What are the challenges of succession planning for independent media owners? In the early days of growth, founders make every decision and touch every customer. But as your team grows beyond single figures and your revenues move comfortably into seven figures, you need a succession plan to continue that growth, even if you are some years away from planning an exit.
I have worked with several independent media owners navigating this transition. Below are some issues to consider if you are making a succession plan. It can feel like an emotional wrench for a founder to extricate themselves from the day to day, but the results are always worthwhile. Being able to take one step back from the business means you can really start strategic planning for growth.
The Founder problem
Media businesses are often built around the knowledge, charisma, energy, and contact book of one individual. But this strength can also contain the seeds of a long term problem. If all the major clients and influential people in the audience are personal contacts of the founder, you will hit a ceiling on growth. And if one person takes all the strategic decisions then, just occasionally, they may make a bad call.
Set up processes
Founders may source the speakers for an event, interview opinion formers for the lead story and negotiate with premium sponsors. But unless they start to write down exactly how they do this and what they say, it will never be possible to delegate tasks to their senior team, let alone a new hire. It sounds tiresome to create a manual or a playbook for the perfect event, sponsorship deal or subscription package. But it is the key to set a founder free from the daily grind.
Hire and delegate
Once you have a clearer view of what needs to be done and how it should be done, you can delegate some tasks to your current team, and identify where there are skills gaps. These can be filled in inventive ways – no need for office based full-time employees. Maybe there is a freelance or contractor who could support your marketing part time. Or you could bring in a remote worker for a telesales or technical role. Once you have the team you need, brief them on their new responsibilities and do your best to stay back, monitoring KPIs and not micromanaging.
Invest in team development
Once the entire success of the business is no longer dependent on the founder, you need to invest in the skills of your senior team. They become part of the value in the business, and if they are happy and productive, they will deliver for you and any future owner. Set up an effective recruitment and appraisal process to allow for continued growth.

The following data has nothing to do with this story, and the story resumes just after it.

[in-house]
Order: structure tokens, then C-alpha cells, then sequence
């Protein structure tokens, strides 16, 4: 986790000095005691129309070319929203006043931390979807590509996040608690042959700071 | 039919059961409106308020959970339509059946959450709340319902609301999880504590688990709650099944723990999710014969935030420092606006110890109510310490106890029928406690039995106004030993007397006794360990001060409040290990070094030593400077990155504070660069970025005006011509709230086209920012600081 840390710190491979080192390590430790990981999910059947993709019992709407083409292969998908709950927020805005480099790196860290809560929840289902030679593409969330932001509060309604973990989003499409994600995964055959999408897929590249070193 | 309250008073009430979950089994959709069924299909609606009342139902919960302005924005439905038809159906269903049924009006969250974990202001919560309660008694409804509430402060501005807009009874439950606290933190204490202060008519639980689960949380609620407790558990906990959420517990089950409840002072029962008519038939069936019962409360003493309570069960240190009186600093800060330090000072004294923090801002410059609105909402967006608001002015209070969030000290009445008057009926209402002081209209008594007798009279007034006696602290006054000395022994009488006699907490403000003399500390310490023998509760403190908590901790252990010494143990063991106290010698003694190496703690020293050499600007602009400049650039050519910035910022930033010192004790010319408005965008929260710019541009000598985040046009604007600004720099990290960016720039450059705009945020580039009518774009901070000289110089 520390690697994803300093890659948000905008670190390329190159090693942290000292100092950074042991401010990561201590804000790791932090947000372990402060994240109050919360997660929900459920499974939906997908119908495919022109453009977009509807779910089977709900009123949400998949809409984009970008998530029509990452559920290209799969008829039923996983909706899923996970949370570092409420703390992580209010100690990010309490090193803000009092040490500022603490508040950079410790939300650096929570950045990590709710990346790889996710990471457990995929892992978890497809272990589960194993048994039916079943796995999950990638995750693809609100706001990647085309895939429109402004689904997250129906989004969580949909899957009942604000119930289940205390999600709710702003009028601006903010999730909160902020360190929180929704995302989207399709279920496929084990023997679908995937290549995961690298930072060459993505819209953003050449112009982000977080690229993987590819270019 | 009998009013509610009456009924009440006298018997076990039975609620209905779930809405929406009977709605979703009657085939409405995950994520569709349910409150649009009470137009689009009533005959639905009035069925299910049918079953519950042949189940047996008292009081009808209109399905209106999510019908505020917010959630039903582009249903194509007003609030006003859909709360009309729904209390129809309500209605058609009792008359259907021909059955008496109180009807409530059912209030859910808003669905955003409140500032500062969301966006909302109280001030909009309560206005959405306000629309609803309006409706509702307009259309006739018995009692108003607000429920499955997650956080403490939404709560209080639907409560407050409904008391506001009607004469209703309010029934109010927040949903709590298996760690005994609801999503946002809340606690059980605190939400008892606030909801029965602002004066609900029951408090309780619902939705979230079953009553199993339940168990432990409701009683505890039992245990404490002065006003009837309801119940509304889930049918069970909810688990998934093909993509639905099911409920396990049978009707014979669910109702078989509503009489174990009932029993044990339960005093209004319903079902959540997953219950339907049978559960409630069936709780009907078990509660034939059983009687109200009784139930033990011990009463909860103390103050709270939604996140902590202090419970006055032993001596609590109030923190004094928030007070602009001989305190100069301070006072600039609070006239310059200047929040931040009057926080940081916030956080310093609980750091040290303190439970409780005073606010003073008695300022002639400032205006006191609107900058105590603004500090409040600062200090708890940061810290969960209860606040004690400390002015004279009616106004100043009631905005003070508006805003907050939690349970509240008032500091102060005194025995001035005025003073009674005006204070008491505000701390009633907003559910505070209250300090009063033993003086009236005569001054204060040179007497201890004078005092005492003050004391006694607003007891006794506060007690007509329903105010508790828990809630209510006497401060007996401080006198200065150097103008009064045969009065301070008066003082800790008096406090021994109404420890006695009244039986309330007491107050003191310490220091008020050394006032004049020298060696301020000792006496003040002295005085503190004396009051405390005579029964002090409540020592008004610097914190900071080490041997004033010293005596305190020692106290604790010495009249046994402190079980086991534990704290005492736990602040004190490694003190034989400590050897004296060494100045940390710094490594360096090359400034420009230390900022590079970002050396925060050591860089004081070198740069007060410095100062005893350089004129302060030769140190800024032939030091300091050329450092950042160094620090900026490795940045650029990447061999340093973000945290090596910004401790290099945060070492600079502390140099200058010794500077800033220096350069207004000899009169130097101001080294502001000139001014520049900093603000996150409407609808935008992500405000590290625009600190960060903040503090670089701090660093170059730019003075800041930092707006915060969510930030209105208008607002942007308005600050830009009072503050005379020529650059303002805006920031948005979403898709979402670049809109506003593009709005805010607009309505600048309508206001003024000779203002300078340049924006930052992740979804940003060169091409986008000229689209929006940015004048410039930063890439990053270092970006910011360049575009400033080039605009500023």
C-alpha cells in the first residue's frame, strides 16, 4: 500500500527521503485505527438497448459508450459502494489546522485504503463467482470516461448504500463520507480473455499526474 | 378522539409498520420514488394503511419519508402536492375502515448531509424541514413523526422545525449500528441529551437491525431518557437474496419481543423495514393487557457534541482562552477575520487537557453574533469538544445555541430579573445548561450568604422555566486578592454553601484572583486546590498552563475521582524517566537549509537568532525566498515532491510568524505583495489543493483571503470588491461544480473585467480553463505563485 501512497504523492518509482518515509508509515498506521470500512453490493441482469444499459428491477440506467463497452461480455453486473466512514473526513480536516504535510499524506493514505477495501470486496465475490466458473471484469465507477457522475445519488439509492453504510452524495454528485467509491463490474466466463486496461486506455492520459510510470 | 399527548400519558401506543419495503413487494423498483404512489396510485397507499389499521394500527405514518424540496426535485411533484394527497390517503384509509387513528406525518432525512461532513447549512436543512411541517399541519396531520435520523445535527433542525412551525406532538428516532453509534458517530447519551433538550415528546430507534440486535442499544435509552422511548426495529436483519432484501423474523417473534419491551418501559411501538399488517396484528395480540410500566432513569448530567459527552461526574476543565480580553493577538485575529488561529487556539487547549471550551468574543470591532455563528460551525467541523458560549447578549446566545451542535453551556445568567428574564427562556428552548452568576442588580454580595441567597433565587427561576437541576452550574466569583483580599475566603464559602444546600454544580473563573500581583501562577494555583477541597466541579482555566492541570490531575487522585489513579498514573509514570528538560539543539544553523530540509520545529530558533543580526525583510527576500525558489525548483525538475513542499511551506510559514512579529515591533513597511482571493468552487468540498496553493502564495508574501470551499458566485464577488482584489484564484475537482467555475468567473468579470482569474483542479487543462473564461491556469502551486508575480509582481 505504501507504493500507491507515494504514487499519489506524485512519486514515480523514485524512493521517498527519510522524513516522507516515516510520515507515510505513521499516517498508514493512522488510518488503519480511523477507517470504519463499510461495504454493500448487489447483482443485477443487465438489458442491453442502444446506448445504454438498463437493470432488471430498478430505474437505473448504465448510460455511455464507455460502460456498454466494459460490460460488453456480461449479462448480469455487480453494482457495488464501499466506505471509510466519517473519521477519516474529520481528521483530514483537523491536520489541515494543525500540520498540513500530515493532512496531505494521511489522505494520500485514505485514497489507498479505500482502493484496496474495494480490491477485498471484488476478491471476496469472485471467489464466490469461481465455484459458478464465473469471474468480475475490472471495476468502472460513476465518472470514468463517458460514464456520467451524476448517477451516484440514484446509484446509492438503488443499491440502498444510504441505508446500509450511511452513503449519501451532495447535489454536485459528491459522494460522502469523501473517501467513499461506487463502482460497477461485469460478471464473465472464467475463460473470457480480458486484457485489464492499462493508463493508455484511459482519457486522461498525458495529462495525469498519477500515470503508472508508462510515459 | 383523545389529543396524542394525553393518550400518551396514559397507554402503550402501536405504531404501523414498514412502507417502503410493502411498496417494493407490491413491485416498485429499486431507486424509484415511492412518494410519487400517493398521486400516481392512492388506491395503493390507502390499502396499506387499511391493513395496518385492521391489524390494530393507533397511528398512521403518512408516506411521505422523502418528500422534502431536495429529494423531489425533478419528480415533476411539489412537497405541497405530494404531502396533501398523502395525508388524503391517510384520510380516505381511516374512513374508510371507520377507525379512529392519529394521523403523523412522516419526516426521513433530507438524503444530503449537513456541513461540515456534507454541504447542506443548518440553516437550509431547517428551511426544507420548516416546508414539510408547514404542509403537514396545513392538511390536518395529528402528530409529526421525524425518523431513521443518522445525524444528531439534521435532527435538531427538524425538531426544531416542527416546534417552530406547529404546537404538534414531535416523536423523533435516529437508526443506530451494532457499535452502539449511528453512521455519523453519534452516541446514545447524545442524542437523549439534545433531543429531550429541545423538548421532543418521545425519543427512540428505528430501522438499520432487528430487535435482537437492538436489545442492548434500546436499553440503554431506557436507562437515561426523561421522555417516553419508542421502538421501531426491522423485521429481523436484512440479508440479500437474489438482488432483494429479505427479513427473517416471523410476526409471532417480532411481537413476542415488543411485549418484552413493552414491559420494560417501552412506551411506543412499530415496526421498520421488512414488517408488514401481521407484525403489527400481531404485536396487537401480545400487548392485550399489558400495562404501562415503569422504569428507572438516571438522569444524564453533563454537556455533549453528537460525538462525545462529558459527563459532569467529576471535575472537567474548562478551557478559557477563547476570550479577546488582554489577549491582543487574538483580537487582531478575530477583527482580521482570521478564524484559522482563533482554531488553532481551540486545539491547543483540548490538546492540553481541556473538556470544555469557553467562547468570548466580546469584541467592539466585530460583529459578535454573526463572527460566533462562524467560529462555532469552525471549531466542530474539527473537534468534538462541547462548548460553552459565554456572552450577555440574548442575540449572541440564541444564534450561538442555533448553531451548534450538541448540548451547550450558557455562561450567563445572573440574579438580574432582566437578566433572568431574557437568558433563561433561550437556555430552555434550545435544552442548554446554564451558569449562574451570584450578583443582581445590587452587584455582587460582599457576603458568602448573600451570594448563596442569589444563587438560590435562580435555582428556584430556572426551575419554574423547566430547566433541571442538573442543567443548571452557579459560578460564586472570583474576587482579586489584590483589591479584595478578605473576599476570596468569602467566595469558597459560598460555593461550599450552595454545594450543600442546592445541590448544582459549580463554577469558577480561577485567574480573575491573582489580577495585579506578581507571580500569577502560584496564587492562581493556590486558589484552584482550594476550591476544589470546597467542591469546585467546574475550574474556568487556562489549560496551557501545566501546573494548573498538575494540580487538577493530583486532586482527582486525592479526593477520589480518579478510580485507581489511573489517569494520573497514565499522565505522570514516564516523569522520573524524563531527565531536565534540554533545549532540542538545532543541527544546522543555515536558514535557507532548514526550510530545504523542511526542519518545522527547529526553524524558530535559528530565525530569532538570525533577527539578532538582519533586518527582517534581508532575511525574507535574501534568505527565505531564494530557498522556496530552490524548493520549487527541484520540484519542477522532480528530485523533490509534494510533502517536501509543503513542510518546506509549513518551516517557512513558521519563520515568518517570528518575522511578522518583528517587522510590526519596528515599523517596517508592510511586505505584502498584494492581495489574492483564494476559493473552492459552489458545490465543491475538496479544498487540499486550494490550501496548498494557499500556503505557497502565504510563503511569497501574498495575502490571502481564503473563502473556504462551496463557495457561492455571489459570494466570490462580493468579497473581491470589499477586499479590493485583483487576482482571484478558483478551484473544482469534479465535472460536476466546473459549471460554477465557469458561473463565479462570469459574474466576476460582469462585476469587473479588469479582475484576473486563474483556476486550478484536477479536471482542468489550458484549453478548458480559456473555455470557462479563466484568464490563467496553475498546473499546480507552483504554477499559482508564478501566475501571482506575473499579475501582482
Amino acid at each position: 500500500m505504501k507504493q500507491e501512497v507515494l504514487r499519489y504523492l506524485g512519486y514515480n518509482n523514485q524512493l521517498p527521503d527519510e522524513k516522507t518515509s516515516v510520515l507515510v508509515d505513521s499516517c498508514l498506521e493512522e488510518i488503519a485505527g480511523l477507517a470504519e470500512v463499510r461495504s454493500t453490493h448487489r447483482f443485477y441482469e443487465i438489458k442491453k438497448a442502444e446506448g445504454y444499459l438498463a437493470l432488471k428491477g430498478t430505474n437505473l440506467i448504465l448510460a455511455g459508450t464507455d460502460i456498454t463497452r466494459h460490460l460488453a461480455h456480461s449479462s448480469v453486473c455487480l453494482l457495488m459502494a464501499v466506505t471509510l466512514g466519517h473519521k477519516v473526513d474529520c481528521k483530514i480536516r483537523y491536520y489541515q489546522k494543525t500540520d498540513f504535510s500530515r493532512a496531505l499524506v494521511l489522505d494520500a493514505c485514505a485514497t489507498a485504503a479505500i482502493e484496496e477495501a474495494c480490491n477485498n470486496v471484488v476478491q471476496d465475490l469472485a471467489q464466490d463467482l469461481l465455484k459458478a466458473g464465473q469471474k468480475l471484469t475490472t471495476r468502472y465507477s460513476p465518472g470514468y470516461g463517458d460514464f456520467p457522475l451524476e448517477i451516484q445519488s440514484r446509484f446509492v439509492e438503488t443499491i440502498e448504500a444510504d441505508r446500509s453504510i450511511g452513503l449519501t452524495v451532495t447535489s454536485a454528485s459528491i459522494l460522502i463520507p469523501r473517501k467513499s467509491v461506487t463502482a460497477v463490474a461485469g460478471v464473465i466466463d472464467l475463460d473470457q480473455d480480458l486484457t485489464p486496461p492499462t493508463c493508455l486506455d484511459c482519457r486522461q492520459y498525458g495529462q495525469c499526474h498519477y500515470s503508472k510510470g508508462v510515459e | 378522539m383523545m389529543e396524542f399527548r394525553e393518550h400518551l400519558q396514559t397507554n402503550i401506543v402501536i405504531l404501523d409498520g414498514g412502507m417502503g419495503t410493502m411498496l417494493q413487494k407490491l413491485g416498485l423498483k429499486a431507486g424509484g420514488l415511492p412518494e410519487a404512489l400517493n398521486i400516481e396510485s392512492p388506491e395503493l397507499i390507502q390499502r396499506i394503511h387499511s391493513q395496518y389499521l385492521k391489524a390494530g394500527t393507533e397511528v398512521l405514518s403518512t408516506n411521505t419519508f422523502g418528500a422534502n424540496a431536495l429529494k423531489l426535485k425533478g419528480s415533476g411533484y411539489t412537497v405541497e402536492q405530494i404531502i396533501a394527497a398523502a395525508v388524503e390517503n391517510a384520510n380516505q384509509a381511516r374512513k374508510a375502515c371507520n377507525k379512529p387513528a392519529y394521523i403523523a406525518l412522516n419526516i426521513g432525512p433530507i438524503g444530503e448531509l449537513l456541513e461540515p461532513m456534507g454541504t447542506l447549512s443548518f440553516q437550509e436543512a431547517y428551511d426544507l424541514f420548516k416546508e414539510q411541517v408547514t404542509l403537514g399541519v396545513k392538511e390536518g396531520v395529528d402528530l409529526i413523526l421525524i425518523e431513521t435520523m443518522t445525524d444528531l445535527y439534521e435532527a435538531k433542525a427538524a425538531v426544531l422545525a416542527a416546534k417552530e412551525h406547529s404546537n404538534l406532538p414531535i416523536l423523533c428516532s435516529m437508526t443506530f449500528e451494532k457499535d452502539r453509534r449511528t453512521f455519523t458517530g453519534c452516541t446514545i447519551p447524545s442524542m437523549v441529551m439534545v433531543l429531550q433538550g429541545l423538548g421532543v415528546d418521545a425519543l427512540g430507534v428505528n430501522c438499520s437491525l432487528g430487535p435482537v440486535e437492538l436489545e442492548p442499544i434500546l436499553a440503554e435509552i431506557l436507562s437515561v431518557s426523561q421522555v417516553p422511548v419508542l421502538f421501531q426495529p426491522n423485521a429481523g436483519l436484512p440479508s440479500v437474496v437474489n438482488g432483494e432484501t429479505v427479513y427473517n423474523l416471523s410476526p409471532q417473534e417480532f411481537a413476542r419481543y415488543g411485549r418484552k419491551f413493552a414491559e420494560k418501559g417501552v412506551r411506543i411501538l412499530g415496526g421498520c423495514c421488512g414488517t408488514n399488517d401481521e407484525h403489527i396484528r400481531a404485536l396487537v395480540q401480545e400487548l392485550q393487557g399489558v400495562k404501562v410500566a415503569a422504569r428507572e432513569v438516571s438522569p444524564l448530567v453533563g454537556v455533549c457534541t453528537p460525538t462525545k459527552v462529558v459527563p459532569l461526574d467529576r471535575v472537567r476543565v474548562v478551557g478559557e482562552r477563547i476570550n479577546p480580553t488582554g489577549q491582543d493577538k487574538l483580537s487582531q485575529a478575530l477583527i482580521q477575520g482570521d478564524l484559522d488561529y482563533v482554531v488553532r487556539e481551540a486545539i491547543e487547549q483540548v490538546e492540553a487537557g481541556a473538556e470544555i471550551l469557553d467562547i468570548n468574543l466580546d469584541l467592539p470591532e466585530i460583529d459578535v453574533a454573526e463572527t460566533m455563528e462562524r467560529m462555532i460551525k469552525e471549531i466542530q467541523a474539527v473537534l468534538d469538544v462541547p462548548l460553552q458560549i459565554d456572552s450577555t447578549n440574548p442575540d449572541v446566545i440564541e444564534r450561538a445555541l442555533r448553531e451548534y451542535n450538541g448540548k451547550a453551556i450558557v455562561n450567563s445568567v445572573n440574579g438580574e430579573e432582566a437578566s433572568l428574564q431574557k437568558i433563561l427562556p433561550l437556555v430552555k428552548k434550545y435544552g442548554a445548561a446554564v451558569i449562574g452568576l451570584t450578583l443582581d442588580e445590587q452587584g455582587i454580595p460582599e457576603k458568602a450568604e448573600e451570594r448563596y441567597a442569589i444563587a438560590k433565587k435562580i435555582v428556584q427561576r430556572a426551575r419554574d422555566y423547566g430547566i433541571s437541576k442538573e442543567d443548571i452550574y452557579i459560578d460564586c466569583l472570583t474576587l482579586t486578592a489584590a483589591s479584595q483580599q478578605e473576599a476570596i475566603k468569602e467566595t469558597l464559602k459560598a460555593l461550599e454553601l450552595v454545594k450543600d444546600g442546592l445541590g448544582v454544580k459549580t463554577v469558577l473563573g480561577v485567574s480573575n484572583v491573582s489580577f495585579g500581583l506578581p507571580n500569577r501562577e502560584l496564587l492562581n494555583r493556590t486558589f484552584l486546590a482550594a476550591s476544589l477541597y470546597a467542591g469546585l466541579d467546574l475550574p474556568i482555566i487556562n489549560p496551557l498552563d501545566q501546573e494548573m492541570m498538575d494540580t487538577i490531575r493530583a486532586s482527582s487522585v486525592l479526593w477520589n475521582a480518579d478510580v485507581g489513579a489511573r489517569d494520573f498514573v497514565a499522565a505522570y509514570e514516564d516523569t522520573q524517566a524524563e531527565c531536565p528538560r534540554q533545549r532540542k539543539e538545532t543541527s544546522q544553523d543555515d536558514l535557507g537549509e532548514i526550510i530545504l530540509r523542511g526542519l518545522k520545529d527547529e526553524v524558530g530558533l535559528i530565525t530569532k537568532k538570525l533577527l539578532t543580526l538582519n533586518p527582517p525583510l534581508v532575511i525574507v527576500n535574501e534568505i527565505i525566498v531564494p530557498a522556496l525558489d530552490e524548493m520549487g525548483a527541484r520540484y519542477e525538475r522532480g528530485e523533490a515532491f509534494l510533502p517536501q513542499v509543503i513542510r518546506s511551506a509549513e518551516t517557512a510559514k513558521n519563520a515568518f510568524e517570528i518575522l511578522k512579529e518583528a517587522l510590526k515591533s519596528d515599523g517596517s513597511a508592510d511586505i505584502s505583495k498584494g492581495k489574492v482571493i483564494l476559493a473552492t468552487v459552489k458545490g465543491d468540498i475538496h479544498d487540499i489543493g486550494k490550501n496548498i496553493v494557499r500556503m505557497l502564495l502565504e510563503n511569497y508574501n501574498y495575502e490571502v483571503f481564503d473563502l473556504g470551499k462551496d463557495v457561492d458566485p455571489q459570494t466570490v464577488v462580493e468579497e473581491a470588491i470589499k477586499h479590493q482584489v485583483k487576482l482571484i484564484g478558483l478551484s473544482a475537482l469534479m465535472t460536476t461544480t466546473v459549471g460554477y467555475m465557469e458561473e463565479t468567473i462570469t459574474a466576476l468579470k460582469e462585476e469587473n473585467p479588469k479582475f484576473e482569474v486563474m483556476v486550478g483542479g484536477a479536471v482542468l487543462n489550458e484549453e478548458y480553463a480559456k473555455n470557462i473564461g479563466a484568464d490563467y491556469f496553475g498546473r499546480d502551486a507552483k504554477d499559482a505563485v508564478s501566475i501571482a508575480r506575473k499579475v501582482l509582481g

If your exit is some years off, you don’t want your key staff leaving after you have invested in their skills and set up the processes in the business. So consider ways to provide them with a stake in the business – this could be a share scheme, or simply a companywide profit share.
Regular board meetings
Many entrepreneurs have an aversion to board meetings, possibly following a corporate career, but they can serve several purposes in a smaller organisation. They enable your senior team to learn more about the whole business, not just their specialism, and practice assessing risks and taking strategic decisions. This upgrades their skills and provides you with a chance to identify a future MD or COO. A Board meeting is also an opportunity to review risks and monitor KPIs. You may even choose to bring in an independent NED to provide some constructive challenge to you and your directors.
Being a founder of a small independent media business can be exhausting, if all decisions are yours alone and every client has you on speed dial. The end result of setting up processes, developing your senior team, delegating, and hiring in new skills can be quite liberating. The business will run more smoothly and it frees up your time to spot new opportunities. Some CEOs have felt they have fallen back in love with their business after going through this process and decide to defer plans to exit.
If you are contemplating succession planning for your media business, do get in touch to fix a confidential chat. I’m happy to share some ideas over a real or virtual coffee.
About the author
Carolyn Morgan has bought, sold, launched and grown specialist media businesses across print, digital and live events. A founder of the Specialist Media Show (sold in 2014) she now advises media businesses large and small on their digital strategy through her consultancy Speciall Media.
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